Al is able to access all of his data and analytics effortlessly and in return can be agile and adapt to his customer needs. This is something a larger multi-national company cannot claim to do. As a general rule, the bigger the stack of people at the top, the more cumbersome it is to get anything done.
Ghada: Did the success of the company take your Dad and his brothers by surprise?
Al: I think that the success came when people started to see they could go over there and get something for $20 or come here and get it for $6 – that really propelled us. We’ve always had a strong following of people who’ve been happy with us.
Al shows me an e-commerce order where 15 items have been purchased for $50, you really can’t beat that.
Our success is because of our prices and because we really care. My Dad, his brothers, and myself, we care about the customers so much. Almost more than we care about making money. When we get closeout deals, we’ll pass this straight onto the customers. It is very important to us to create a good experience for our customers.
Ghada: Following on from that, when people think about Cookies Kids what one word do you want them to think of?
Ghada: What’s in store for Cookies Kids in the Future?
Al: We are trying to create a 3-pronged approach to success. How do we reach the different demographics. In this area, the demographic is vastly changing, it went from 5 years ago a population only 4% Caucasian and now it’s up to 25% within the surrounding area. We are not catering to these changes so much, which we should be. At the same time, how do we still cater to our longtime demographic because they expect a different shopping experience in alot of cases. It is a really completely different experience, and so it is a really difficult balance. So our three-pronged approach is how do we get people in the store, and when they are in the store how do we give them what they are looking for, and how do we get them to come back. So the come back part is linked to Loyalty. We are going to start doing points system, cashback and coupons.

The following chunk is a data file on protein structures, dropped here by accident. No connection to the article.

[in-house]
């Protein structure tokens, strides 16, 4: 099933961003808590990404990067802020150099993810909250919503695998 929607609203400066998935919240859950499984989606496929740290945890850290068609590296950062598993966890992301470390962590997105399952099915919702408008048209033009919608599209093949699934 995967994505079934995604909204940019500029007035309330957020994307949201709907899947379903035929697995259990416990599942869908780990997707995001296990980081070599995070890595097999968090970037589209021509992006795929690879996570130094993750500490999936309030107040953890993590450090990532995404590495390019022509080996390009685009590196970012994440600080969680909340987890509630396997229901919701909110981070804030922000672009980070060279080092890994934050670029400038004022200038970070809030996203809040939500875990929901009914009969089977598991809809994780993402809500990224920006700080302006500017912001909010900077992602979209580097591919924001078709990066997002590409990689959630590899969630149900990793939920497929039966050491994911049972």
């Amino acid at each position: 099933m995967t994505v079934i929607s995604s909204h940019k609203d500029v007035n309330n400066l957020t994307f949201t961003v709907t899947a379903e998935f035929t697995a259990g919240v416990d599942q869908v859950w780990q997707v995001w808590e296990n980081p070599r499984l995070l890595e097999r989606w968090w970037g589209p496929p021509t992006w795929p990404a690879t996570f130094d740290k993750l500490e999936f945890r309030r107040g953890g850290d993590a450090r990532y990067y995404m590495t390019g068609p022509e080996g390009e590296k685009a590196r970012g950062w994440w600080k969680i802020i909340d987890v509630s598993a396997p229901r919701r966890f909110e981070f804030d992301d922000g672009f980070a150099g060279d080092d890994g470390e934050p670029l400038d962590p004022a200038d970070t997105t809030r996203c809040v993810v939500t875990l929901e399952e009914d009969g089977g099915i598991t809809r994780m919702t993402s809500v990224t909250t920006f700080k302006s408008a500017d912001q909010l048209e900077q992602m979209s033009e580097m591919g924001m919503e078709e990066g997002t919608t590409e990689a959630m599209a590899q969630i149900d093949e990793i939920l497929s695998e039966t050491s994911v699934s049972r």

We are also getting more into technology. We just created access points in the store and we are going to create iPhone and iPad apps for people to use and interact with. For example, you will be able to access size data and accurately predict your size in various clothing across various lines based on a profile you have created. So in one brand, your child might be a 3T and in another brand they might be a 4T and the app will figure this out for you from the data it holds from 95% of the world’s clothing brands.
And online we are going to start doing active price matching. If you buy something from us for $10 and tomorrow we put it on sale for $8, we will give you a $2 credit. You won’t have to ask for it. We are really continuing to focus on the customer and introducing more loyalty.
Ghada: Will you be leading up these projects? Sounds like a lot going on?
Ghada: So, you don’t sleep?
No, what’s that.
Check out my Google + photo album for photos of Cookies Kids Headquarter in Fulton Mall, Brooklyn, New York. And follow the conversation on Twitter for tips on shopping online and in-store with #CookiesKids.
Do you ever shop Cookies Kids? I’d love to hear your experience?
disclosure: I am a member of the Collective Bias™ Social Fabric® Community. This shop has been compensated as part of a social shopper insights study for Collective Bias™ and CookiesKids.com #CBias #SocialFabric #CookiesKids. As Always, all opinions are 100% my own.